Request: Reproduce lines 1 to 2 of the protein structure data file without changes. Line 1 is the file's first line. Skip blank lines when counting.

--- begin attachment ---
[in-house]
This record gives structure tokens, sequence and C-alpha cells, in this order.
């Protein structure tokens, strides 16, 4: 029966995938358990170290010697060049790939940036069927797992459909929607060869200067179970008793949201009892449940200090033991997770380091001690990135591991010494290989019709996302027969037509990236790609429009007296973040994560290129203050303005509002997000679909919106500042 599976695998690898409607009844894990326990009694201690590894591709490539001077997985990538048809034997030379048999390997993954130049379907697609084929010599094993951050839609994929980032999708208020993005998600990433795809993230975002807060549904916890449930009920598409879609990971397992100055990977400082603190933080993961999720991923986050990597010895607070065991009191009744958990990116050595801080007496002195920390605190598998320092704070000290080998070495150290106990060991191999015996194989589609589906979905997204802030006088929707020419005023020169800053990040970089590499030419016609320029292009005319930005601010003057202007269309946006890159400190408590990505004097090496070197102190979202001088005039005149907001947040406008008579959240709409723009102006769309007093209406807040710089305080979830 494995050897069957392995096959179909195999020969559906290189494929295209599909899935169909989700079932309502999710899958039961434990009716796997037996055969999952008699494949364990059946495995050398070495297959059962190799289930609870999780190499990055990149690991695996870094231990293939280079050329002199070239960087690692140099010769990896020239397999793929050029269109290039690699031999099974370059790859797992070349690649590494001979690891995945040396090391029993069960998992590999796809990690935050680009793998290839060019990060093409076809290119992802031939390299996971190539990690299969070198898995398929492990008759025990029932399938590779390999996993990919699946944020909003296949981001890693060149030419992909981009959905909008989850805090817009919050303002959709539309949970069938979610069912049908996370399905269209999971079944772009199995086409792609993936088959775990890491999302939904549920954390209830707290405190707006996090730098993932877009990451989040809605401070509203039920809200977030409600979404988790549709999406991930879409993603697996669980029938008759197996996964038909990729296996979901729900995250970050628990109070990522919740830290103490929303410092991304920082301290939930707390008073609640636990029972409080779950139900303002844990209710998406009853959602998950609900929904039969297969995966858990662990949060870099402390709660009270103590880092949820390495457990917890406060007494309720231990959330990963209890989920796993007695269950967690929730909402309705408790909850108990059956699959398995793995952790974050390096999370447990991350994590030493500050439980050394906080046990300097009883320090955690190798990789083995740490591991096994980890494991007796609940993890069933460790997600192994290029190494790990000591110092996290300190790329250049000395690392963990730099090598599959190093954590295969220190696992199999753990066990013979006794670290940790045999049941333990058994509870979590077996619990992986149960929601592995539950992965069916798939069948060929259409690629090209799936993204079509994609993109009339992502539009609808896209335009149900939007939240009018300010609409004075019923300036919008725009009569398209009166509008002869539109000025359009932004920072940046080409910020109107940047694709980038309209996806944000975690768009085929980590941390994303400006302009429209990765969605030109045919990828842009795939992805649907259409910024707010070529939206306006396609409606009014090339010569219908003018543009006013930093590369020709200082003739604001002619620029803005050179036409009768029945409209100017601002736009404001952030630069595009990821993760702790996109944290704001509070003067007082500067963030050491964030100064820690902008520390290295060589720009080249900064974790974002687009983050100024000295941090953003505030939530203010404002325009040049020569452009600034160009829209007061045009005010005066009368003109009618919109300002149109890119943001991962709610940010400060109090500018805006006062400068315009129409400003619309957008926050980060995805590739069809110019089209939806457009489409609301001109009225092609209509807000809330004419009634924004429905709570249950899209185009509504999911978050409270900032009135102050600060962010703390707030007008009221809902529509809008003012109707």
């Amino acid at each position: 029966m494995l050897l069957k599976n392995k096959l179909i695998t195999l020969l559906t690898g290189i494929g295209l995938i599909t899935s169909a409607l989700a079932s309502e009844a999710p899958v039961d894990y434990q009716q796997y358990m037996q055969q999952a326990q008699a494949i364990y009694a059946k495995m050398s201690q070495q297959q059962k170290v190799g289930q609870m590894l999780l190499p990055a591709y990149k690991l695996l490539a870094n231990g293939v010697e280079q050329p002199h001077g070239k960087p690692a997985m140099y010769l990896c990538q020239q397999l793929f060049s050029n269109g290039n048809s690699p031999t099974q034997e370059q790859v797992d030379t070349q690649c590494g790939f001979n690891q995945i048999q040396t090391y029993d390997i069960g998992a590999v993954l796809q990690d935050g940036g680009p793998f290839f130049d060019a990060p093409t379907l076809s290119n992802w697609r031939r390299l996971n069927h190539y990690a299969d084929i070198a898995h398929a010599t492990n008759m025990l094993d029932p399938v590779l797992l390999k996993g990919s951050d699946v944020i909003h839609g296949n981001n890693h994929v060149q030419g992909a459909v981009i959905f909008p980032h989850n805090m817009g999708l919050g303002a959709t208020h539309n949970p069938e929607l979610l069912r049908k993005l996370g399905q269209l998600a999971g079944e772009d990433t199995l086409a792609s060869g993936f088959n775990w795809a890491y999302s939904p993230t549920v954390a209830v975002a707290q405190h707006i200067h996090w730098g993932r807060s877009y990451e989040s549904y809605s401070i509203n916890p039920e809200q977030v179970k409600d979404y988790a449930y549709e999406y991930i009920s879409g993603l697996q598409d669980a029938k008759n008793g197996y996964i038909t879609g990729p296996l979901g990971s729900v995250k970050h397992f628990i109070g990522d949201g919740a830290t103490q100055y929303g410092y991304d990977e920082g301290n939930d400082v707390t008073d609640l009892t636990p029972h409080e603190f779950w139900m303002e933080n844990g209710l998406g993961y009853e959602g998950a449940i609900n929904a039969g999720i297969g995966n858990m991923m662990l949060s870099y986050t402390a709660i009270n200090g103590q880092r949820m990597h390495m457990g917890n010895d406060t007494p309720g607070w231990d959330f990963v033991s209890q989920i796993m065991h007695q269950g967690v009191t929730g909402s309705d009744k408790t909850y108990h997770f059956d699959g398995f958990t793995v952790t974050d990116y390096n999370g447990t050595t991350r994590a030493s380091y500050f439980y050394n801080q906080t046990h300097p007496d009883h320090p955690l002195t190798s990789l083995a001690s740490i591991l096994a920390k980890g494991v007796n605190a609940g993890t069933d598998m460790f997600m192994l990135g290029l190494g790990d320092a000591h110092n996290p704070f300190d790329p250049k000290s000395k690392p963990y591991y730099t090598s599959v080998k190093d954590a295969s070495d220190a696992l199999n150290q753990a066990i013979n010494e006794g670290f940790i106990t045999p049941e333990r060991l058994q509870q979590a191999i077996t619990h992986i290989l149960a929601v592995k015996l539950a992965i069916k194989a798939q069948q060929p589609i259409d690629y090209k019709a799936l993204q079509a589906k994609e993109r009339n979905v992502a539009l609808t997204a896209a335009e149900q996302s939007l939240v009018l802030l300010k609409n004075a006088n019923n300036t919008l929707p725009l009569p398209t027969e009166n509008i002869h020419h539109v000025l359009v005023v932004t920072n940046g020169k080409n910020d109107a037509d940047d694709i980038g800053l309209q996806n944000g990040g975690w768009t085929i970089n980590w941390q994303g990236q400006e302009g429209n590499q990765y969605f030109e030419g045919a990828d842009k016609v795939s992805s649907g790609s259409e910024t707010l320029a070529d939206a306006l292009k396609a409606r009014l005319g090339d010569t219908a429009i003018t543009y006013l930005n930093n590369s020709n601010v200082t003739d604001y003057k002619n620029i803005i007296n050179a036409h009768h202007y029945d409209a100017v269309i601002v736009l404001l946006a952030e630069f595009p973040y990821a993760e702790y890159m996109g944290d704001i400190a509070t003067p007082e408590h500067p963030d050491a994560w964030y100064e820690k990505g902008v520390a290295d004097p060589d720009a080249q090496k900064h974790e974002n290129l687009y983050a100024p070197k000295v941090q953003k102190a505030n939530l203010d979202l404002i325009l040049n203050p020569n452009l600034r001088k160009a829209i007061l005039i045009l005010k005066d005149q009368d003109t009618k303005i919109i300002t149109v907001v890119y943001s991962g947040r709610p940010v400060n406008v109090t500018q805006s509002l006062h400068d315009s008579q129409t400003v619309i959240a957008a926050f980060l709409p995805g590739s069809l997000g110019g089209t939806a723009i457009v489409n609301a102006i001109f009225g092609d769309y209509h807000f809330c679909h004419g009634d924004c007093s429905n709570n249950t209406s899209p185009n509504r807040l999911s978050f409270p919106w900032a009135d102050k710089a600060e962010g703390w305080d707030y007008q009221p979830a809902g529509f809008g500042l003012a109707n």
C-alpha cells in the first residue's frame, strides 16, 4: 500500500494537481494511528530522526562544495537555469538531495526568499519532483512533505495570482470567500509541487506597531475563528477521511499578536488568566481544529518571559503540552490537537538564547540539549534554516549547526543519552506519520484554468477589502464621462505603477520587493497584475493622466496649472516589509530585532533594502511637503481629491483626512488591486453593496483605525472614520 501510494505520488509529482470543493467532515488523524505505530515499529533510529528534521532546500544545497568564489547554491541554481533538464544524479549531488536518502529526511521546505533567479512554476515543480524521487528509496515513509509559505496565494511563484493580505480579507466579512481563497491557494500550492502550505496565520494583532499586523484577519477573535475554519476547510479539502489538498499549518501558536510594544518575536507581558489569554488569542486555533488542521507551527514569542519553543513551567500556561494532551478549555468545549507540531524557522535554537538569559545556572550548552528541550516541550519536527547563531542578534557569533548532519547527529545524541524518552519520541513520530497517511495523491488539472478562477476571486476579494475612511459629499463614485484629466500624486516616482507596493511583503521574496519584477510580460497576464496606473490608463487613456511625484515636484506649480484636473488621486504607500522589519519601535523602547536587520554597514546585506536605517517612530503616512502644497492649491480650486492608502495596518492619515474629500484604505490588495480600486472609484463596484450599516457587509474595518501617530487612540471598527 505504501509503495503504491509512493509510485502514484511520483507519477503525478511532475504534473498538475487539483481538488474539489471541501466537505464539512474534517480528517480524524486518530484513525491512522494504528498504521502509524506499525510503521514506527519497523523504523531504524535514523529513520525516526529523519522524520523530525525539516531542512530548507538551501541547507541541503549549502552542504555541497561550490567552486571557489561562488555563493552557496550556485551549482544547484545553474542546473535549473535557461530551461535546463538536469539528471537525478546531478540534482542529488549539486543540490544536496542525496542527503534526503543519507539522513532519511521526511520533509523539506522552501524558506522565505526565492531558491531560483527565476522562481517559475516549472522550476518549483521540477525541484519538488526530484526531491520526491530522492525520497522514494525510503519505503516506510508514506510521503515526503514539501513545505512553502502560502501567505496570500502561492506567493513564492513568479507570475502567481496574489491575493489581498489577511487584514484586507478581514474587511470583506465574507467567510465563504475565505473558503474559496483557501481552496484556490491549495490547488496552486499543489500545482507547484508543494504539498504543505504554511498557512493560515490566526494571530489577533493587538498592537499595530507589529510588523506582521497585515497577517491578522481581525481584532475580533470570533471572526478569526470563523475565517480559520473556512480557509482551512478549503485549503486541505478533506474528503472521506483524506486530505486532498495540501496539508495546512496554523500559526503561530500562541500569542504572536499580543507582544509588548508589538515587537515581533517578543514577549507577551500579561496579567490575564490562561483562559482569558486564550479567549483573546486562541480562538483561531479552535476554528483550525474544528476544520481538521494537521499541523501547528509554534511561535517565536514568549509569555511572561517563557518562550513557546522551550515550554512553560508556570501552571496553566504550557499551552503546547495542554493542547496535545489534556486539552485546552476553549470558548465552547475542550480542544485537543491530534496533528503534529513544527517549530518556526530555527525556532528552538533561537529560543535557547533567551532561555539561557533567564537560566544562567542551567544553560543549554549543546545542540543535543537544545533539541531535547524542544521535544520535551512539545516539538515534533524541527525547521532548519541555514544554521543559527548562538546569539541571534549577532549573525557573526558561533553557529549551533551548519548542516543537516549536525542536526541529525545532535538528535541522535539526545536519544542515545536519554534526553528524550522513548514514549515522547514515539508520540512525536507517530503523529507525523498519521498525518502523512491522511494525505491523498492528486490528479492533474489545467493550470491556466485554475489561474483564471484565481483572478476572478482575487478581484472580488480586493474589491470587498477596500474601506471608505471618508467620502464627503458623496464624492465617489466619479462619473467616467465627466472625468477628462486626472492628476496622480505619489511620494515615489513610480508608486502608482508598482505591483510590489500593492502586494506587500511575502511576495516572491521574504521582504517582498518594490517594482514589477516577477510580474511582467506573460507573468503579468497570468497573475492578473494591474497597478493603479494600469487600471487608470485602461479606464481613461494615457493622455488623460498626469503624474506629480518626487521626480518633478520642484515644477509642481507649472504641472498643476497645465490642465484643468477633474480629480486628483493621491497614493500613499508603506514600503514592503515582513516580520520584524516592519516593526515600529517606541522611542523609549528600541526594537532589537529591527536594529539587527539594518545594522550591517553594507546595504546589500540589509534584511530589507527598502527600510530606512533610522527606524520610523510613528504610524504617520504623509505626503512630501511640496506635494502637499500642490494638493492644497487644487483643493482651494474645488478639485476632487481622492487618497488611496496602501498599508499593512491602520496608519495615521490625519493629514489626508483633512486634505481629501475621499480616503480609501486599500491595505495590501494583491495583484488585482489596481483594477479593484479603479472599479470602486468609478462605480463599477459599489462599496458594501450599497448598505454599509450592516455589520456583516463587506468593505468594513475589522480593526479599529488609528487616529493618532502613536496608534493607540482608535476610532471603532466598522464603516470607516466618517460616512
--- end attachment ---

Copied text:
[in-house]
This record gives structure tokens, sequence and C-alpha cells, in this order.